Lending under the Enterprise Finance Guarantee scheme have reached its highest level since 2010, according to ministers.
Newly-released Enterprise Finance Guarantee scheme lending figures show that banks offered loans worth £111m to SMEs in the third quarter of 2013. This is the most since 2010.
Additionally, the value of Enterprise Finance Guarantee scheme loans drawn upon by businesses this quarter was £87m, the highest level since 2011.
The Enterprise Finance Guarantee scheme is a demand-led programme which allows banks to lend to SMEs who would otherwise not receive credit, through the government providing a guarantee for 75 per cent of the loan value.
Since May 2010, some 13,400 small businesses have taken advantage of the scheme, being offered loans with a total value of £1.4bn.
"Ensuring small businesses have access to the finance they need in order to grow and thrive remains a crucial issue," says Business Secretary Vince Cable.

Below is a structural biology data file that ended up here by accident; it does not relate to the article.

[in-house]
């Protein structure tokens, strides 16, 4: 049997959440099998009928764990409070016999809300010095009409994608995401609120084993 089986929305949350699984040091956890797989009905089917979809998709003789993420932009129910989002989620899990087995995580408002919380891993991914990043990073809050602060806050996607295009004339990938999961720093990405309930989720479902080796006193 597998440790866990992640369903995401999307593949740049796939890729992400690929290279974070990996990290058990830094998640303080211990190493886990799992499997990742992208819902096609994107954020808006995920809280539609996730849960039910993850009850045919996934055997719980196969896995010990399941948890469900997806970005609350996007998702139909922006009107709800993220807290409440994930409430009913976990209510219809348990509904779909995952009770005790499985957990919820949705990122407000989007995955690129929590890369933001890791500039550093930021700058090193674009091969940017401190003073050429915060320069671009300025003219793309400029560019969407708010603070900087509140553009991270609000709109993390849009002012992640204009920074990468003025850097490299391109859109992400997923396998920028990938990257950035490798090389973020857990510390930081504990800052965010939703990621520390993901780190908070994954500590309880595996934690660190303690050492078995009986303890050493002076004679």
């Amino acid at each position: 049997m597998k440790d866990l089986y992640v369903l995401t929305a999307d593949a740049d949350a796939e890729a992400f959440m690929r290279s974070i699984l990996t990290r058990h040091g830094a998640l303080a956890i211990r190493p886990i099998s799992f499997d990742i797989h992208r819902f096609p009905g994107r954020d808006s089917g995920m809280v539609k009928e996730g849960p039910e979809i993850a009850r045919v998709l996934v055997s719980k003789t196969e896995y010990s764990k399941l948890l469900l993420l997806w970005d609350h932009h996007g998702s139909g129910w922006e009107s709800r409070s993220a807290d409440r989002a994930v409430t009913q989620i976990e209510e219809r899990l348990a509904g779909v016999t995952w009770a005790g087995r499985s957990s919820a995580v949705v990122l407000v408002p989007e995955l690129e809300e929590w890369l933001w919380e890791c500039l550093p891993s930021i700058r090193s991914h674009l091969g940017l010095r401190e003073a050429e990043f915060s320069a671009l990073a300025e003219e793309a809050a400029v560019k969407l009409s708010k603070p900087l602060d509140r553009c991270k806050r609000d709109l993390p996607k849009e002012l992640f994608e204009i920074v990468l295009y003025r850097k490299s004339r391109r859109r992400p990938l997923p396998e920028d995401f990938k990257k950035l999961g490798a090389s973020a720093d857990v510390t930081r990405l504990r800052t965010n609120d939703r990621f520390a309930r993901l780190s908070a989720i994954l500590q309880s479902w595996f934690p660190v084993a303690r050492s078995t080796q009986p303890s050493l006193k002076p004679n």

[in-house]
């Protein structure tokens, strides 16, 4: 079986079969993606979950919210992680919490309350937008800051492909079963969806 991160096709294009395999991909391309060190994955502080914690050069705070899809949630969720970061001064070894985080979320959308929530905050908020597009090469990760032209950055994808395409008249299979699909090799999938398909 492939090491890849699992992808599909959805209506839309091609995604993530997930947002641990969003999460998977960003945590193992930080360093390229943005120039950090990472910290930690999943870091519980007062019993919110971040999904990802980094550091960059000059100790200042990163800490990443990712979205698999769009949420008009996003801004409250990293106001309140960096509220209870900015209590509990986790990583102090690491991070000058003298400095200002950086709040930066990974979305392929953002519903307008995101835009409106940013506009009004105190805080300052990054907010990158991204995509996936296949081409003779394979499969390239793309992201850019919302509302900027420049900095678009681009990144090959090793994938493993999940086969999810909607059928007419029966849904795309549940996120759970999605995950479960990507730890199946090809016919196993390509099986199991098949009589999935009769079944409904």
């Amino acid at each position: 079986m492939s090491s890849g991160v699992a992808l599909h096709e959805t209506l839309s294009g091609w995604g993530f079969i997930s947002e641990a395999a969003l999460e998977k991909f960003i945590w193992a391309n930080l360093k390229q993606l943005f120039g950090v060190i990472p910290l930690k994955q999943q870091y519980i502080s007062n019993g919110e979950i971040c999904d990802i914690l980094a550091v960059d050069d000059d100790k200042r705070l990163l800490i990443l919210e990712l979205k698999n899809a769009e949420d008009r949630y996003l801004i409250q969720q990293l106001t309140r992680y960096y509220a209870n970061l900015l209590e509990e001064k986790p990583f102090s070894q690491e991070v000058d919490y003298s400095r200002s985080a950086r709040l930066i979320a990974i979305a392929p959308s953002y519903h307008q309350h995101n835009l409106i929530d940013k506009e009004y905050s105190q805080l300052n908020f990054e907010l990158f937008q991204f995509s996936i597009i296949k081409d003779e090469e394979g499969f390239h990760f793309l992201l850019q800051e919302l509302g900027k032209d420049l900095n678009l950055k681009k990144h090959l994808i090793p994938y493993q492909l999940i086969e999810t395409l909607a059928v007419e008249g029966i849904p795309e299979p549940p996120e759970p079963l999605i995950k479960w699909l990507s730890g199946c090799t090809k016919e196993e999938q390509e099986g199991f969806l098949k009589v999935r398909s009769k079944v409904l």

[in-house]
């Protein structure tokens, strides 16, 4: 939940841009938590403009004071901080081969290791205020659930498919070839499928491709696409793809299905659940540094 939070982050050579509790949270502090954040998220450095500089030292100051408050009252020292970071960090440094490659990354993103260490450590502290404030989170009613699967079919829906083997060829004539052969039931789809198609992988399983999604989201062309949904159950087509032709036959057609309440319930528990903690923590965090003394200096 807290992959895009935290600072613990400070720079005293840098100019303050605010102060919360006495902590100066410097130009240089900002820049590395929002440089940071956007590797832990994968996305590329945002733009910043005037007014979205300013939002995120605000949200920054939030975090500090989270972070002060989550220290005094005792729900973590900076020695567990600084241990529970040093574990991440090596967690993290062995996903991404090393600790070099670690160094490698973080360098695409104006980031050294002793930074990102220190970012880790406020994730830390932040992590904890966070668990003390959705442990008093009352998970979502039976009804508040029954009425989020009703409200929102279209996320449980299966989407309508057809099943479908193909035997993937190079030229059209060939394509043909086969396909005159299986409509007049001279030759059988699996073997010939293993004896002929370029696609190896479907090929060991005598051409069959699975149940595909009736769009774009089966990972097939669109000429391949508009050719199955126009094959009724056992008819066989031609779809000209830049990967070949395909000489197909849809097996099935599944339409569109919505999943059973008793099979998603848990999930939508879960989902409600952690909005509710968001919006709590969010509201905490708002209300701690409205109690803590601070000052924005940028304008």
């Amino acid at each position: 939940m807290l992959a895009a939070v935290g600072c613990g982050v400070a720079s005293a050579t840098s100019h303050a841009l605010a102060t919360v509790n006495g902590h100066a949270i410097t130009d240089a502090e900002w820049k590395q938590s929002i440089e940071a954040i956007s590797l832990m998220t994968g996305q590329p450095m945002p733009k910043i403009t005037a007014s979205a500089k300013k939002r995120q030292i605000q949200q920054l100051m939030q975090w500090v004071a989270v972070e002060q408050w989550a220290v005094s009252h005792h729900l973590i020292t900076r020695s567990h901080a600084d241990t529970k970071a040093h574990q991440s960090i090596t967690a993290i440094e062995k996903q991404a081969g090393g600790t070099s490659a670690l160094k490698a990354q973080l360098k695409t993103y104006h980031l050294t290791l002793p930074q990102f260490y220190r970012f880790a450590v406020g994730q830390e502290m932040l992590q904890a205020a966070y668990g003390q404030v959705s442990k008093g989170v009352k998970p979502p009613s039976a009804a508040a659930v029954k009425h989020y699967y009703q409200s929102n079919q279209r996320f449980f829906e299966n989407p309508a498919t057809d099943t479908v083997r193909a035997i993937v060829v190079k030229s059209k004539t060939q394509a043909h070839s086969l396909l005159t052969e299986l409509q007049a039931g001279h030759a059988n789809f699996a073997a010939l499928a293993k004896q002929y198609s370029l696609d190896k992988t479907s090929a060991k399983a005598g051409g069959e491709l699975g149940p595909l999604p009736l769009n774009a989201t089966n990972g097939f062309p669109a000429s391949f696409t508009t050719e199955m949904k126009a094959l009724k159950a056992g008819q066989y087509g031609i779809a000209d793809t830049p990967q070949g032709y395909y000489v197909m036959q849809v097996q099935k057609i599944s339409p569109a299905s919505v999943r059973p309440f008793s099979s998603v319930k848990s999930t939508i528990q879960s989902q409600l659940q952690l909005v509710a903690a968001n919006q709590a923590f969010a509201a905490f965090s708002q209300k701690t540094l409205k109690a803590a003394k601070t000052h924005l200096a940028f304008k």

"The EFG scheme is making a vital contribution and businesses needing finance should take heart that the banks seem to have upped their game."
Cable admits, however, there are still "long-standing problems" with the finance markets which remain to be addressed.
"We need a much more competitive and diverse market, which businesses of all sizes can have confidence in and helps build a stronger economy," he says.
Enterprise Finance Guarantee lending is available through 42 finance providers, including all of the main high street banks.
The scheme has not always been so successful. In September 2012, Business Minister Michael Fallon wrote to the chief executives of the five main high street banks to challenge them to increase their EFG lending after lending continued to fall significantly from the peak in 2009.